Immunotherapy works by stimulating a patient’s own immune system to fight and destroy cancer cells. However, many patients do not respond optimally to this treatment method. Experts say immunotherapy is ineffective in these cases because the tumor cells are not recognized by the immune system as foreign. Dr. Fleet and his team hypothesize that low vitamin D status alters the immune system in ways that enable tumors to escape immune surveillance. With AICR’s support, Dr. Fleet’s team is examining the connection between low vitamin D signaling and immunotherapy. Read his interview with AICR.
Q: What is immunotherapy? How does it impact the current face of cancer treatment?
A: Immunotherapy is a new form of cancer treatment that stimulates the immune system. We generally understand that our immune system attacks infections caused by external agents, but actually, the immune system also recognizes and kills our own cells when they are damaged. Often, the immune surveillance can recognize cancer cells as foreign because cancer-causing mutations make the cell produce abnormal proteins. When that happens then the immune cells can recognize and clear cancer cells from the body. However, we have learned that some cancers can be recognized by the immune system and others are hidden from it. Immunotherapy stimulates the immune system and makes it better in finding the hidden cancer cells. It is also important to point out that immunotherapy does not work for all types of cancer and for all people. However, when it works, it works well.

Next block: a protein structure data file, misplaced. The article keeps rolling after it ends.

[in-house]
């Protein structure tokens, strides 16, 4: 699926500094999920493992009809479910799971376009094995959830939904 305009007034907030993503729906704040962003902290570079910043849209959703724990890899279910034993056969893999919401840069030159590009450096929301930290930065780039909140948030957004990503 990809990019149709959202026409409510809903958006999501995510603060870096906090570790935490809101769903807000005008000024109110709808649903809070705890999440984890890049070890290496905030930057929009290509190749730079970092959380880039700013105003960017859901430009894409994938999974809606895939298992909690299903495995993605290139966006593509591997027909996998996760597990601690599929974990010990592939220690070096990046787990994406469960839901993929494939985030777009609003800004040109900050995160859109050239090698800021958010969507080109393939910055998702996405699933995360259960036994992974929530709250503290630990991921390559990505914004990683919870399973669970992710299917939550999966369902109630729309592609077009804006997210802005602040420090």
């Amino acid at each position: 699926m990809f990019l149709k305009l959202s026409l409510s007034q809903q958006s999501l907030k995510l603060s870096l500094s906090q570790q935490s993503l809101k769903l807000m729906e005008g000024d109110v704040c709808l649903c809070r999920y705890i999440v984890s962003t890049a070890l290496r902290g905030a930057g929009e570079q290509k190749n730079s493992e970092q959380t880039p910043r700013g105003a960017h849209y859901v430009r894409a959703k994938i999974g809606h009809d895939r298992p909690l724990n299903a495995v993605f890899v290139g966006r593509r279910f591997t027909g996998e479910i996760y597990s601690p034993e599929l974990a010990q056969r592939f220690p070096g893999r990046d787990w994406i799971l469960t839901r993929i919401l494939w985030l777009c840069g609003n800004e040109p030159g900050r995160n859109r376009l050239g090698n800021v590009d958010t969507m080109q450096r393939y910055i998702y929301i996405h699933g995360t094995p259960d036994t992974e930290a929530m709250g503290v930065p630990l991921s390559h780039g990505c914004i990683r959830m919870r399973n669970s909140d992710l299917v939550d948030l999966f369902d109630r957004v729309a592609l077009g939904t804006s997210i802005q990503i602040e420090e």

Q: How is immunotherapy different from other cancer treatments?
A: Most cancer treatments involve chemicals that target the cancer cell and kill them or they deactivate some essential function of the cancer cell that it needs to survive. Immunotherapy works indirectly by acting on a different cell within the tumor environment – a type of cell called T cell. It stimulates the T cell to attack the tumor cell. Sometimes immunotherapy works alone but sometimes it is used along with a traditional tumor cell-killing therapy.
Q: According to your preliminary hypothesis, what is the role of Vitamin D in immunotherapy?
A: One of the reasons why some tumor cells are not recognized by the immune system as foreign is because the tumor fools the immune system. The tumor produces factors that recruit and activate a special type of immune cell called the myeloid-derived suppressor cell or MDSC. This cell protects the tumor by suppressing the function of the T cell that would ordinarily attack the tumor. We have found that the active form of vitamin D can block the function of the MDSC. We hypothesize that by “suppressing the suppressor” vitamin D allows T cells to attack the tumor. It is important to clarify that we do not think Vitamin D is a replacement for an immunotherapy drug. Instead, we think that it may help immunotherapy drugs work better by removing a barrier that could limit their success.
Q: Some consider immunotherapy to be a “miracle” cure. What do you want people to know about immunotherapy?
A: I think that people need to understand that cancer is not a uniform disease. As a result, different cancers respond to different therapies. Immunotherapy is part of a growing arsenal of approaches that doctors can use against cancer.